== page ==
Last Updated: Friday, 28 November 2014, 15:42 GMT

UN rights office voices alarm at killing of Brazilian journalist

Publisher UN News Service
Publication Date 27 April 2012
Cite as UN News Service, UN rights office voices alarm at killing of Brazilian journalist, 27 April 2012, available at: http://www.refworld.org/docid/4fa0fa2c2.html [accessed 29 November 2014]
DisclaimerThis is not a UNHCR publication. UNHCR is not responsible for, nor does it necessarily endorse, its content. Any views expressed are solely those of the author or publisher and do not necessarily reflect those of UNHCR, the United Nations or its Member States.
The United Nations human rights office today voiced concern at what it called a "disturbing" trend of killing journalists in Brazil, after another reporter was found dead earlier this week.

The killing of Décio Sá, an investigative journalist reporting on local politics, corruption and organized crime, brings to at least four the number of reporters murdered in the South American nation so far this year. He was gunned down in a bar on 23 April.

"We condemn his murder and are concerned at what appears to be a disturbing trend of killing journalists that is damaging the exercise of freedom of expression in Brazil," said a spokesperson for the Office of the High Commissioner for Human Rights (OHCHR), Rupert Colville.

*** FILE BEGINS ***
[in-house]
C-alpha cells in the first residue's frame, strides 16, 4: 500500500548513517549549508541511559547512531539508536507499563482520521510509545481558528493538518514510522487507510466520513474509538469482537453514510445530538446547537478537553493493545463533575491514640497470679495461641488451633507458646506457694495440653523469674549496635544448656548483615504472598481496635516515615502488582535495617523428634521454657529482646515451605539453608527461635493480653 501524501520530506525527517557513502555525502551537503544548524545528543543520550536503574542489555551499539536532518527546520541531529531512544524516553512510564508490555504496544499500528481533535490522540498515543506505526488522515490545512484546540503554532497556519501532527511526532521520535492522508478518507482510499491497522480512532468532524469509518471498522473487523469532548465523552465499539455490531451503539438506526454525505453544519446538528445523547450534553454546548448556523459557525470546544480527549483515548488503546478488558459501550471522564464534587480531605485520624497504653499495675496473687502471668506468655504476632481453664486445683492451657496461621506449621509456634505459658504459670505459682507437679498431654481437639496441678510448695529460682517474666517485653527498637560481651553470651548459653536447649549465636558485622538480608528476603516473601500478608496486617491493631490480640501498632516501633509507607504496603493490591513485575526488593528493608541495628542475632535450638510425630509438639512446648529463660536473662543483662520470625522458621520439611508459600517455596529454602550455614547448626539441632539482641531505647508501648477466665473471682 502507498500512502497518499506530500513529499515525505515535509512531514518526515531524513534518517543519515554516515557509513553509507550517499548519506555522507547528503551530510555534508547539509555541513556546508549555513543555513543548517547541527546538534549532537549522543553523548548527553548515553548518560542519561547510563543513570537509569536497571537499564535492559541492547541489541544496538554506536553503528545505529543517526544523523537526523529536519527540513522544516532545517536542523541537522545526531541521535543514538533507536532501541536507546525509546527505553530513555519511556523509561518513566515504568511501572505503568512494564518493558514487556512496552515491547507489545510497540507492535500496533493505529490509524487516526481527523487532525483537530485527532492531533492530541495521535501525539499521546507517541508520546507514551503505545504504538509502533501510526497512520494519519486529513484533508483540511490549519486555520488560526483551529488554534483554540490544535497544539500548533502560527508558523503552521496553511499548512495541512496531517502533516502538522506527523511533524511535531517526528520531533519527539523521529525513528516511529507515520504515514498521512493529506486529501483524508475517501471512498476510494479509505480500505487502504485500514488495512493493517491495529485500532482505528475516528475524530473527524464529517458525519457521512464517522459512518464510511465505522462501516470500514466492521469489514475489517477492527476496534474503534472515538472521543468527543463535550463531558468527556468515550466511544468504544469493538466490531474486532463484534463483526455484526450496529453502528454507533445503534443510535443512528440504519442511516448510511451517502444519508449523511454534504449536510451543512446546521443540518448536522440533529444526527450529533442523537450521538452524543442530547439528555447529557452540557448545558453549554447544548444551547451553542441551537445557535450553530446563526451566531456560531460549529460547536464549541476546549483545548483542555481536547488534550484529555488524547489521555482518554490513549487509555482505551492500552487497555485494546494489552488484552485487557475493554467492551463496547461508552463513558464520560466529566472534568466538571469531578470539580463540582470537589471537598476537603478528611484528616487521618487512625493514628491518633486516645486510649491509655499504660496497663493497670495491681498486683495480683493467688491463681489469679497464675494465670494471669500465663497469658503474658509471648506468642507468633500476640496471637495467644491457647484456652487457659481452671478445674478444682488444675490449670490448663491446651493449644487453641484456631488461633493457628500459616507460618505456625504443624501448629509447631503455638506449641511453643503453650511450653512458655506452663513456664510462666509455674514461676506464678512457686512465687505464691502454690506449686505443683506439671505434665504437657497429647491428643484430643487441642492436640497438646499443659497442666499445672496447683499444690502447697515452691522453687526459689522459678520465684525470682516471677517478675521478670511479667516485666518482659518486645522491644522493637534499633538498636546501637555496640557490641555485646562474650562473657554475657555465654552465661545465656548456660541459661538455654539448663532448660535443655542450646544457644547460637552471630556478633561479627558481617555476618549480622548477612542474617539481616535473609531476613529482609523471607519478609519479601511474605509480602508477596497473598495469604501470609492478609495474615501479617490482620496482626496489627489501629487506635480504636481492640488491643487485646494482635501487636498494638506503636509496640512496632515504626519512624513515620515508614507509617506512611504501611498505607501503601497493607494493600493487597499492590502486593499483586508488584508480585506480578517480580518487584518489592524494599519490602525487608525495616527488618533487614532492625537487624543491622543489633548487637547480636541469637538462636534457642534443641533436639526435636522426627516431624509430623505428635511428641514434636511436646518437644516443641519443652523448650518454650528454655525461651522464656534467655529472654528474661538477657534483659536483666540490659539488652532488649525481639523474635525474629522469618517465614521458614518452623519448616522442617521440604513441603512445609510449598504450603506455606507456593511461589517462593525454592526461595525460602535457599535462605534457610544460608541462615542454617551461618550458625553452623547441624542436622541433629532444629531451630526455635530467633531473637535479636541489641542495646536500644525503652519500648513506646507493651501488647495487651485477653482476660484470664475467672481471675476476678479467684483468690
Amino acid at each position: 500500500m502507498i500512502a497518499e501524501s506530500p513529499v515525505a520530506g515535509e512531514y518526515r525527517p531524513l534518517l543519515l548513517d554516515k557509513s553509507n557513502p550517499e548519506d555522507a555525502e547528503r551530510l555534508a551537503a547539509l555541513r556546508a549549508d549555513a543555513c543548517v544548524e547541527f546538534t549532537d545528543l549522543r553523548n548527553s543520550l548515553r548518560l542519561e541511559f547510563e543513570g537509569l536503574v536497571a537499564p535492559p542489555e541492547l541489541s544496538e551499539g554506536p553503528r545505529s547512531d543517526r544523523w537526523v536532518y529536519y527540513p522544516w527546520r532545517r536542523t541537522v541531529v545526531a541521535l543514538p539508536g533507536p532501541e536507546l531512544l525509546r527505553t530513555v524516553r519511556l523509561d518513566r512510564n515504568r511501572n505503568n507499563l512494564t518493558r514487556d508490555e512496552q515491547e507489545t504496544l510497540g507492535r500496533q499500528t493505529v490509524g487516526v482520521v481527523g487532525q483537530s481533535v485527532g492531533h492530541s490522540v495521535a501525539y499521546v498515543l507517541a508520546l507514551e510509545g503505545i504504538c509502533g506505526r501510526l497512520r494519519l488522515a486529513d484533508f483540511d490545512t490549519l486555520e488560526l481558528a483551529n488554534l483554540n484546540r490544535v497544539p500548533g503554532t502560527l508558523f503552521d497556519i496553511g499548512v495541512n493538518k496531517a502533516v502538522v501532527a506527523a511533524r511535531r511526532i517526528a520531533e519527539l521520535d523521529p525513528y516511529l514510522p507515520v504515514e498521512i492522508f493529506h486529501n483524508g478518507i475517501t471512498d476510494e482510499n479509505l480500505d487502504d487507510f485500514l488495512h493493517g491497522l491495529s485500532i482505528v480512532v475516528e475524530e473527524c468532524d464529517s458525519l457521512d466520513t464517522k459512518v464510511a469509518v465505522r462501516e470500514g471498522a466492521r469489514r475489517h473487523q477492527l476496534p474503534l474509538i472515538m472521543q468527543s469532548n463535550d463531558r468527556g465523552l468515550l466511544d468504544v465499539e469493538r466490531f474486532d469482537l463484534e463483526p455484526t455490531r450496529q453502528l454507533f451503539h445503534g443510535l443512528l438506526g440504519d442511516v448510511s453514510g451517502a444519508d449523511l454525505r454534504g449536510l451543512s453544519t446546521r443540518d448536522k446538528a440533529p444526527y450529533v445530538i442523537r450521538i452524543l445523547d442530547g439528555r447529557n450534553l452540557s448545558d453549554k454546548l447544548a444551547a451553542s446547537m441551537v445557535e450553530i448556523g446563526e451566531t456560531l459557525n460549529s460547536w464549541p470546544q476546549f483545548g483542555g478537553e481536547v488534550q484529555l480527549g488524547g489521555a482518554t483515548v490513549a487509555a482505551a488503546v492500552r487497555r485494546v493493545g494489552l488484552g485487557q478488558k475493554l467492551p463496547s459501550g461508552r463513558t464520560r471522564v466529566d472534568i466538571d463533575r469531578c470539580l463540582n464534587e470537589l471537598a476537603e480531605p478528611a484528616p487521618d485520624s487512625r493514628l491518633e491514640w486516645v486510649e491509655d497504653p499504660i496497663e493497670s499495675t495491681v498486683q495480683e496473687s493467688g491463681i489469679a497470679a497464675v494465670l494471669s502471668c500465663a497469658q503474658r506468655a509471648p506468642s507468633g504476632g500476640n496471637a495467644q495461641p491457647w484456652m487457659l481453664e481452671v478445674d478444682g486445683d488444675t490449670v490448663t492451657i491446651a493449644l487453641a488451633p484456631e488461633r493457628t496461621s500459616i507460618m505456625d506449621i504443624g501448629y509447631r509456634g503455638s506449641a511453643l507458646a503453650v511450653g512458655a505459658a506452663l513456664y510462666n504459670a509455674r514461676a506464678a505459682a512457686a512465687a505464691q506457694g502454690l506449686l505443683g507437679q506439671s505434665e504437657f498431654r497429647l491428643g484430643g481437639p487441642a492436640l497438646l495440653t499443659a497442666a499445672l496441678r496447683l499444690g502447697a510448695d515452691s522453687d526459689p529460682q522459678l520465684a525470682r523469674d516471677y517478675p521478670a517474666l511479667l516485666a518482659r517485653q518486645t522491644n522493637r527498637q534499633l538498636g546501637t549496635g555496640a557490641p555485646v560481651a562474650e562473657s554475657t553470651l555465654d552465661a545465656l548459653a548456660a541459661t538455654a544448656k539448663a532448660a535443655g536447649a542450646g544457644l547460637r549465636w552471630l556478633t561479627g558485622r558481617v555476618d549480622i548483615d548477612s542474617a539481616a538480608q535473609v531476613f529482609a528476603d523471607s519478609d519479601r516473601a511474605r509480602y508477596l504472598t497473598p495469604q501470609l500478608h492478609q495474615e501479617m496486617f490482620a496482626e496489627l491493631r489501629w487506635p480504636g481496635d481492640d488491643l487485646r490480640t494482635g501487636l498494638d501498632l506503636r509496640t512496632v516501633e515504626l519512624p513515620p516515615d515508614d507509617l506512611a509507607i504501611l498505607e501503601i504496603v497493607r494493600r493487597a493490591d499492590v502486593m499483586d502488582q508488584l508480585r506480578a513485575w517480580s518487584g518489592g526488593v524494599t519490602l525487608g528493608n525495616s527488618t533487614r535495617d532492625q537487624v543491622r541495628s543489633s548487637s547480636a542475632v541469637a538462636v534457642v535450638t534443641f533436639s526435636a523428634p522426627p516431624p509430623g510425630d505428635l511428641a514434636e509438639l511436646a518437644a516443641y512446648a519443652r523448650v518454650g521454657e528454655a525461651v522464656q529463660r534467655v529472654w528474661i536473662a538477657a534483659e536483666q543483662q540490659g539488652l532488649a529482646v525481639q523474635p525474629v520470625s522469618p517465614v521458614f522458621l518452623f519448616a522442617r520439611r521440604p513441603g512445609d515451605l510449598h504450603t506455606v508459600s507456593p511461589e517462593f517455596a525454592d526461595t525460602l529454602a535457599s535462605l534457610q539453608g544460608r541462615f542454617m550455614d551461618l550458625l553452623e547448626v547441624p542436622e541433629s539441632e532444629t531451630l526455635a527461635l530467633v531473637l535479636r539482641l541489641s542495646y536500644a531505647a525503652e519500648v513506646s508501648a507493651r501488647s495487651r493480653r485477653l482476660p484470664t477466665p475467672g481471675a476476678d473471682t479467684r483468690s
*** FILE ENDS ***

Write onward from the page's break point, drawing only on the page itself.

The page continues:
"We have long been concerned about the need for Brazilian human rights defenders, including journalists, to be able to conduct their work without fear of intimidation or worse," he told a news conference in Geneva.

OHCHR welcomed the fact that state authorities have committed to conducting a thorough investigation and called for this and other similar cases to be treated as a major priority so that perpetrators are not emboldened by the prevailing lack of accountability for such crimes.

At the same time, it urged the Government to immediately implement protection measures to prevent any more such incidents.

A bill introduced into Congress in 2011, ordering police investigations into crimes against journalists to be conducted at a federal level, would be a step in the right direction, said Mr. Colville.

"We hope this and other measures to protect journalists will be adopted as a matter of some urgency," he added.

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